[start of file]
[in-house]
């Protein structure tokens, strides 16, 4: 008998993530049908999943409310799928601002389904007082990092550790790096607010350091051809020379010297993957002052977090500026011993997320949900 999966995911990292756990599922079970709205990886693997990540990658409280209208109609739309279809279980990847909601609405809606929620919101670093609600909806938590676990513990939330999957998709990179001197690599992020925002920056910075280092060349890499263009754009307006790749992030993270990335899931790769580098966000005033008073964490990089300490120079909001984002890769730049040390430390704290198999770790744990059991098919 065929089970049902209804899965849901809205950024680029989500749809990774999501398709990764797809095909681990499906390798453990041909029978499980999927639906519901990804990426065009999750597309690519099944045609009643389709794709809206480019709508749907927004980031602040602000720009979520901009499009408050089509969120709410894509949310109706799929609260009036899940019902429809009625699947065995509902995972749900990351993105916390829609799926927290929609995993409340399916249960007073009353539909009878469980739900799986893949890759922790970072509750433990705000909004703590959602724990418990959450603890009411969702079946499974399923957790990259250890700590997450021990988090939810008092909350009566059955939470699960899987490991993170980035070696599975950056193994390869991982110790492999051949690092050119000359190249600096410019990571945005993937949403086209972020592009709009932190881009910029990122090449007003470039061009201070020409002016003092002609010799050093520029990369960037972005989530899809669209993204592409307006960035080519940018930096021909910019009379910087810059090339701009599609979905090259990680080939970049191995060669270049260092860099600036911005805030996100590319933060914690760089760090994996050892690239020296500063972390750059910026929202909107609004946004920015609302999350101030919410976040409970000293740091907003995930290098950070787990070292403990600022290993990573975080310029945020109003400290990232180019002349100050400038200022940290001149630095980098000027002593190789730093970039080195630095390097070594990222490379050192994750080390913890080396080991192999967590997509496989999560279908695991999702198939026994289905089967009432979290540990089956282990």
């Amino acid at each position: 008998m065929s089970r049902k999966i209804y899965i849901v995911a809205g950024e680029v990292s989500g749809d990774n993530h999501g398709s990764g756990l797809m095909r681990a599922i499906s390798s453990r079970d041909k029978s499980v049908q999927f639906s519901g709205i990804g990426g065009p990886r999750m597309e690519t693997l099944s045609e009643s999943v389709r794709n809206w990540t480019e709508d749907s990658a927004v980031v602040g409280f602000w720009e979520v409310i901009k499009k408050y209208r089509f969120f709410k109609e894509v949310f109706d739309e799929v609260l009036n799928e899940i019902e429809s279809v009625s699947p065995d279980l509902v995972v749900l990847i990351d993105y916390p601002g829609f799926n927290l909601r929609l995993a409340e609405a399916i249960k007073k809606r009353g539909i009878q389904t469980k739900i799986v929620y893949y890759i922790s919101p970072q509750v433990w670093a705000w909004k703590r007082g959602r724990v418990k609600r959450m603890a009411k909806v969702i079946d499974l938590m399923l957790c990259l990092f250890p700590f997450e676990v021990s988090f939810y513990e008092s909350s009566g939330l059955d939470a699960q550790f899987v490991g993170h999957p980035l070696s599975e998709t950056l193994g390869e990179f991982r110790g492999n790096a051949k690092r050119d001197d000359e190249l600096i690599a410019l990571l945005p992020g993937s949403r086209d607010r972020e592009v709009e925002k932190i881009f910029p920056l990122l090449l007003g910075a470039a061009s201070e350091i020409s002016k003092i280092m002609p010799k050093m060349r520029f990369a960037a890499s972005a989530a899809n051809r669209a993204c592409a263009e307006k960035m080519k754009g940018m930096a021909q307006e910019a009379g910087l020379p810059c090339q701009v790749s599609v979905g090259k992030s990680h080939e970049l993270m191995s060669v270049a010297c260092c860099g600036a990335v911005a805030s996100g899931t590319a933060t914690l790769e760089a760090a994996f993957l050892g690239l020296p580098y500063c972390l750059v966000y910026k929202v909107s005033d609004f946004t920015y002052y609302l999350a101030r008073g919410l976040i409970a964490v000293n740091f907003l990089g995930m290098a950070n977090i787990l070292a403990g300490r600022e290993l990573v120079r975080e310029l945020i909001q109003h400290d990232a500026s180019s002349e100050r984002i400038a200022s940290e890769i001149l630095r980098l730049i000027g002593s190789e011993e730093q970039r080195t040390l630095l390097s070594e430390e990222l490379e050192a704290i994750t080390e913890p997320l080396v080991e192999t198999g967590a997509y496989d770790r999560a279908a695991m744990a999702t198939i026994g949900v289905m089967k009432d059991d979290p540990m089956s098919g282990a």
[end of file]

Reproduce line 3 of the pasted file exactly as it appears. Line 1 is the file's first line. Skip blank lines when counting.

């Amino acid at each position: 008998m065929s089970r049902k999966i209804y899965i849901v995911a809205g950024e680029v990292s989500g749809d990774n993530h999501g398709s990764g756990l797809m095909r681990a599922i499906s390798s453990r079970d041909k029978s499980v049908q999927f639906s519901g709205i990804g990426g065009p990886r999750m597309e690519t693997l099944s045609e009643s999943v389709r794709n809206w990540t480019e709508d749907s990658a927004v980031v602040g409280f602000w720009e979520v409310i901009k499009k408050y209208r089509f969120f709410k109609e894509v949310f109706d739309e799929v609260l009036n799928e899940i019902e429809s279809v009625s699947p065995d279980l509902v995972v749900l990847i990351d993105y916390p601002g829609f799926n927290l909601r929609l995993a409340e609405a399916i249960k007073k809606r009353g539909i009878q389904t469980k739900i799986v929620y893949y890759i922790s919101p970072q509750v433990w670093a705000w909004k703590r007082g959602r724990v418990k609600r959450m603890a009411k909806v969702i079946d499974l938590m399923l957790c990259l990092f250890p700590f997450e676990v021990s988090f939810y513990e008092s909350s009566g939330l059955d939470a699960q550790f899987v490991g993170h999957p980035l070696s599975e998709t950056l193994g390869e990179f991982r110790g492999n790096a051949k690092r050119d001197d000359e190249l600096i690599a410019l990571l945005p992020g993937s949403r086209d607010r972020e592009v709009e925002k932190i881009f910029p920056l990122l090449l007003g910075a470039a061009s201070e350091i020409s002016k003092i280092m002609p010799k050093m060349r520029f990369a960037a890499s972005a989530a899809n051809r669209a993204c592409a263009e307006k960035m080519k754009g940018m930096a021909q307006e910019a009379g910087l020379p810059c090339q701009v790749s599609v979905g090259k992030s990680h080939e970049l993270m191995s060669v270049a010297c260092c860099g600036a990335v911005a805030s996100g899931t590319a933060t914690l790769e760089a760090a994996f993957l050892g690239l020296p580098y500063c972390l750059v966000y910026k929202v909107s005033d609004f946004t920015y002052y609302l999350a101030r008073g919410l976040i409970a964490v000293n740091f907003l990089g995930m290098a950070n977090i787990l070292a403990g300490r600022e290993l990573v120079r975080e310029l945020i909001q109003h400290d990232a500026s180019s002349e100050r984002i400038a200022s940290e890769i001149l630095r980098l730049i000027g002593s190789e011993e730093q970039r080195t040390l630095l390097s070594e430390e990222l490379e050192a704290i994750t080390e913890p997320l080396v080991e192999t198999g967590a997509y496989d770790r999560a279908a695991m744990a999702t198939i026994g949900v289905m089967k009432d059991d979290p540990m089956s098919g282990a």